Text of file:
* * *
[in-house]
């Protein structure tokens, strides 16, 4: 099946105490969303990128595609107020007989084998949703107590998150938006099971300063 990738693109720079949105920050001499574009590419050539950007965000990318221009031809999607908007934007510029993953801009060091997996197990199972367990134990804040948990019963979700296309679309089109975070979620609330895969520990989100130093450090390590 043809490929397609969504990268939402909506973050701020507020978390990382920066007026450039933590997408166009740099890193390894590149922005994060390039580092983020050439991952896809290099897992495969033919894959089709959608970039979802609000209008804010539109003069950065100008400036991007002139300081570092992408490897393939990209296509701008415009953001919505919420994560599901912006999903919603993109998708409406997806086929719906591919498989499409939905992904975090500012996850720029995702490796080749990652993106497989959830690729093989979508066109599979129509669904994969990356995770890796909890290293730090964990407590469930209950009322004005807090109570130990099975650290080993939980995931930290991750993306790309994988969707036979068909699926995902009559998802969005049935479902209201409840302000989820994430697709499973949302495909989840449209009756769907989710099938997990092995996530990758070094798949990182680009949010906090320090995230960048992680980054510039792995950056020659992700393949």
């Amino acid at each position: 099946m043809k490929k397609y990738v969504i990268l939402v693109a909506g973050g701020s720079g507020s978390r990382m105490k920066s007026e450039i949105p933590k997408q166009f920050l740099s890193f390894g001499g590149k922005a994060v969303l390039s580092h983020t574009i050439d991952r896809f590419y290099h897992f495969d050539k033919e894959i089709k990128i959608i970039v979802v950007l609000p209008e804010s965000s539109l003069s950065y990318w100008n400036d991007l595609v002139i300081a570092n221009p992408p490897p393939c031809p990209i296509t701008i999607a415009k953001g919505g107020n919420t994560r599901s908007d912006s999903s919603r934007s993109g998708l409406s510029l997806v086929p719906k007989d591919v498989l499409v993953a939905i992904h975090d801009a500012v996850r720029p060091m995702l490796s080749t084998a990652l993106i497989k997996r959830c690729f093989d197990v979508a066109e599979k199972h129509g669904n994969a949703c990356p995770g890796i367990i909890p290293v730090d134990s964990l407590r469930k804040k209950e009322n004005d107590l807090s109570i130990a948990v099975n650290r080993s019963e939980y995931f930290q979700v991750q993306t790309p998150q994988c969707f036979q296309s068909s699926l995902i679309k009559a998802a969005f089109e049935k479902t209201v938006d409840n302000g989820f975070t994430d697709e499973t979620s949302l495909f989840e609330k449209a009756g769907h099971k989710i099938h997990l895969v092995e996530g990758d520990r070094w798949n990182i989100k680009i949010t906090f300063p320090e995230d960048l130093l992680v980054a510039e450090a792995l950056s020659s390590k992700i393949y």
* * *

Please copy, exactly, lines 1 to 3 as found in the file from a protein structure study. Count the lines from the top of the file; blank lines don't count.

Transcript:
[in-house]
């Protein structure tokens, strides 16, 4: 099946105490969303990128595609107020007989084998949703107590998150938006099971300063 990738693109720079949105920050001499574009590419050539950007965000990318221009031809999607908007934007510029993953801009060091997996197990199972367990134990804040948990019963979700296309679309089109975070979620609330895969520990989100130093450090390590 043809490929397609969504990268939402909506973050701020507020978390990382920066007026450039933590997408166009740099890193390894590149922005994060390039580092983020050439991952896809290099897992495969033919894959089709959608970039979802609000209008804010539109003069950065100008400036991007002139300081570092992408490897393939990209296509701008415009953001919505919420994560599901912006999903919603993109998708409406997806086929719906591919498989499409939905992904975090500012996850720029995702490796080749990652993106497989959830690729093989979508066109599979129509669904994969990356995770890796909890290293730090964990407590469930209950009322004005807090109570130990099975650290080993939980995931930290991750993306790309994988969707036979068909699926995902009559998802969005049935479902209201409840302000989820994430697709499973949302495909989840449209009756769907989710099938997990092995996530990758070094798949990182680009949010906090320090995230960048992680980054510039792995950056020659992700393949």
């Amino acid at each position: 099946m043809k490929k397609y990738v969504i990268l939402v693109a909506g973050g701020s720079g507020s978390r990382m105490k920066s007026e450039i949105p933590k997408q166009f920050l740099s890193f390894g001499g590149k922005a994060v969303l390039s580092h983020t574009i050439d991952r896809f590419y290099h897992f495969d050539k033919e894959i089709k990128i959608i970039v979802v950007l609000p209008e804010s965000s539109l003069s950065y990318w100008n400036d991007l595609v002139i300081a570092n221009p992408p490897p393939c031809p990209i296509t701008i999607a415009k953001g919505g107020n919420t994560r599901s908007d912006s999903s919603r934007s993109g998708l409406s510029l997806v086929p719906k007989d591919v498989l499409v993953a939905i992904h975090d801009a500012v996850r720029p060091m995702l490796s080749t084998a990652l993106i497989k997996r959830c690729f093989d197990v979508a066109e599979k199972h129509g669904n994969a949703c990356p995770g890796i367990i909890p290293v730090d134990s964990l407590r469930k804040k209950e009322n004005d107590l807090s109570i130990a948990v099975n650290r080993s019963e939980y995931f930290q979700v991750q993306t790309p998150q994988c969707f036979q296309s068909s699926l995902i679309k009559a998802a969005f089109e049935k479902t209201v938006d409840n302000g989820f975070t994430d697709e499973t979620s949302l495909f989840e609330k449209a009756g769907h099971k989710i099938h997990l895969v092995e996530g990758d520990r070094w798949n990182i989100k680009i949010t906090f300063p320090e995230d960048l130093l992680v980054a510039e450090a792995l950056s020659s390590k992700i393949y």